The barbershop program was born after he gave a presentation in Philadelphia about health disparities in the African-American community. At the end of a long line of people waiting to talk with him afterward was Christina Stasiuk, Cigna’s national medical director for health disparities. After talking with Thomas, Stasiuk spent time looking into his work. A year later, the program came to fruition with the help of the Cigna Foundation’s World of Difference Grants, which the insurer gives to nonprofits to improve health opportunities in their communities.
Thomas began with three barbershops in Pittsburgh hosting 10 health professionals who offered screening and information to clientele. By 2008, the program had grown to amass 10 shops with more than 200 healthcare providers. At one point, they screened 700 people in one day. Many of the clients were in such poor health they were sent directly from the barbershop to the emergency room. “That’s how prevalent the morbidity is in these communities,” Thomas says.
Barbers as Advocates
A barbershop is a gem. It’s only when you get exposed to it that you can realize how amazing it is.Tweet
In 2010, Thomas and his entire research team were recruited to the Washington area to launch the Maryland Center for Health Equity. He says they immediately began working on community engagement, research and infrastructure needed for another barbershop program. He reached out to local clinical partners, including the Center for Health Equity and Wellness at Adventist HealthCare and Capital Digestive Care, and received funding and support from Cigna. The D.C. program focused on raising awareness of colon cancer screenings in barbershops and reducing obesity in area salons. There were essentially two parts to the initiative: improving the health of barbers and then training them to provide health information to their clients.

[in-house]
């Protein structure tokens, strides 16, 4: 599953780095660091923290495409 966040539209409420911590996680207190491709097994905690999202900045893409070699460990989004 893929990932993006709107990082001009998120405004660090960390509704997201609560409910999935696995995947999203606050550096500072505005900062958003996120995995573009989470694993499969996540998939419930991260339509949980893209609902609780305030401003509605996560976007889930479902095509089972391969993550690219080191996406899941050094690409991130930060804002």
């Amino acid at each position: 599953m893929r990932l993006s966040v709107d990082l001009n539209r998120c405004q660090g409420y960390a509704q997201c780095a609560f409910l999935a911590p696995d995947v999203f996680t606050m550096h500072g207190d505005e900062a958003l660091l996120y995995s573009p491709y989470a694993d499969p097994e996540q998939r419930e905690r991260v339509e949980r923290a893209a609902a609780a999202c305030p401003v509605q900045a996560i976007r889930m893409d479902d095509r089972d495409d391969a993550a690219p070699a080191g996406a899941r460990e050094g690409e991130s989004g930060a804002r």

Thomas says when he reached out to local clinical partners like Adventist and Capital Digestive Care, they were eager to get out of their offices and into the community. The first gastroenterologist to go into the shops in D.C. was an African-American woman, which surprised the barbers and their customers.
“They were like, ‘This is what a gastroenterologist looks like?’” Thomas says of the barbers, who proceeded to braid her hair and talk with her about all kinds of health-related issues. “It completely melted away any fear they had of the process.”
The first goal of the program was to work with barbers and improve their health however possible. Roberto Rubio, senior program coordinator and coach for Adventist HealthCare, says Adventist healthcare providers went into the shops each week and offered health screenings and education. They checked each barber’s blood pressure, body mass index and carbon monoxide levels (many of the barbers were smokers). Then they provided information on different topics for them to educate their clients, particularly focusing on colon cancer and other areas of concern for African-American men.